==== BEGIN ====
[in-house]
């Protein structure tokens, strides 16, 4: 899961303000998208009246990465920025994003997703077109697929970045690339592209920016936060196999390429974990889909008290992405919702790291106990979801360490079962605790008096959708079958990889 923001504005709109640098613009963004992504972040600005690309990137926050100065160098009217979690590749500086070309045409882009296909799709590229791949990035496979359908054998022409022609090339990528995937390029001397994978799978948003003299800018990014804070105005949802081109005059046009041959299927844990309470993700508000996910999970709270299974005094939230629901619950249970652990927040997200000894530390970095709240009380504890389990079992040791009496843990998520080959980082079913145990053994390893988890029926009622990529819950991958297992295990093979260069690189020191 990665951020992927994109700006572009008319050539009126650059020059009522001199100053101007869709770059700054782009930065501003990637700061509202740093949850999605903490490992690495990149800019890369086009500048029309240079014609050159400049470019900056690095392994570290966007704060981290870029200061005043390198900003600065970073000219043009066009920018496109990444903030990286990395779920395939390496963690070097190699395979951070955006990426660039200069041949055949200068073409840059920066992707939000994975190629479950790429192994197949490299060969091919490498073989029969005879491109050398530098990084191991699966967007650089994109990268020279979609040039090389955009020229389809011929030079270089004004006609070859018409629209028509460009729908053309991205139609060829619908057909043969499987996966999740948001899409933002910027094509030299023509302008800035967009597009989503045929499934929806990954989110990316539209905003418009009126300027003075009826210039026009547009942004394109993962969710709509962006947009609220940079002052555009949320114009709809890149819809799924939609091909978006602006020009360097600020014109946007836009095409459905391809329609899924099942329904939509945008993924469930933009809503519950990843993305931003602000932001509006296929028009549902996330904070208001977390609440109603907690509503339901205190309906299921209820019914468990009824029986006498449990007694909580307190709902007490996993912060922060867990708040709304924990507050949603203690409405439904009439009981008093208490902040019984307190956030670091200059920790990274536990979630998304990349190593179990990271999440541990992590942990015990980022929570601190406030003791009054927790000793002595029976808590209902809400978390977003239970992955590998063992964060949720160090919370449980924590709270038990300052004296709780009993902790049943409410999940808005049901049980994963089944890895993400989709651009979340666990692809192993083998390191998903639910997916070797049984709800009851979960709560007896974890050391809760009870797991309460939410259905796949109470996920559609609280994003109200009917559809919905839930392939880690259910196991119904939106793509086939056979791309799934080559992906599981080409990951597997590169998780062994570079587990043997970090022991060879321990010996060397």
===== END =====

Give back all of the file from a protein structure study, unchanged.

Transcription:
[in-house]
């Protein structure tokens, strides 16, 4: 899961303000998208009246990465920025994003997703077109697929970045690339592209920016936060196999390429974990889909008290992405919702790291106990979801360490079962605790008096959708079958990889 923001504005709109640098613009963004992504972040600005690309990137926050100065160098009217979690590749500086070309045409882009296909799709590229791949990035496979359908054998022409022609090339990528995937390029001397994978799978948003003299800018990014804070105005949802081109005059046009041959299927844990309470993700508000996910999970709270299974005094939230629901619950249970652990927040997200000894530390970095709240009380504890389990079992040791009496843990998520080959980082079913145990053994390893988890029926009622990529819950991958297992295990093979260069690189020191 990665951020992927994109700006572009008319050539009126650059020059009522001199100053101007869709770059700054782009930065501003990637700061509202740093949850999605903490490992690495990149800019890369086009500048029309240079014609050159400049470019900056690095392994570290966007704060981290870029200061005043390198900003600065970073000219043009066009920018496109990444903030990286990395779920395939390496963690070097190699395979951070955006990426660039200069041949055949200068073409840059920066992707939000994975190629479950790429192994197949490299060969091919490498073989029969005879491109050398530098990084191991699966967007650089994109990268020279979609040039090389955009020229389809011929030079270089004004006609070859018409629209028509460009729908053309991205139609060829619908057909043969499987996966999740948001899409933002910027094509030299023509302008800035967009597009989503045929499934929806990954989110990316539209905003418009009126300027003075009826210039026009547009942004394109993962969710709509962006947009609220940079002052555009949320114009709809890149819809799924939609091909978006602006020009360097600020014109946007836009095409459905391809329609899924099942329904939509945008993924469930933009809503519950990843993305931003602000932001509006296929028009549902996330904070208001977390609440109603907690509503339901205190309906299921209820019914468990009824029986006498449990007694909580307190709902007490996993912060922060867990708040709304924990507050949603203690409405439904009439009981008093208490902040019984307190956030670091200059920790990274536990979630998304990349190593179990990271999440541990992590942990015990980022929570601190406030003791009054927790000793002595029976808590209902809400978390977003239970992955590998063992964060949720160090919370449980924590709270038990300052004296709780009993902790049943409410999940808005049901049980994963089944890895993400989709651009979340666990692809192993083998390191998903639910997916070797049984709800009851979960709560007896974890050391809760009870797991309460939410259905796949109470996920559609609280994003109200009917559809919905839930392939880690259910196991119904939106793509086939056979791309799934080559992906599981080409990951597997590169998780062994570079587990043997970090022991060879321990010996060397």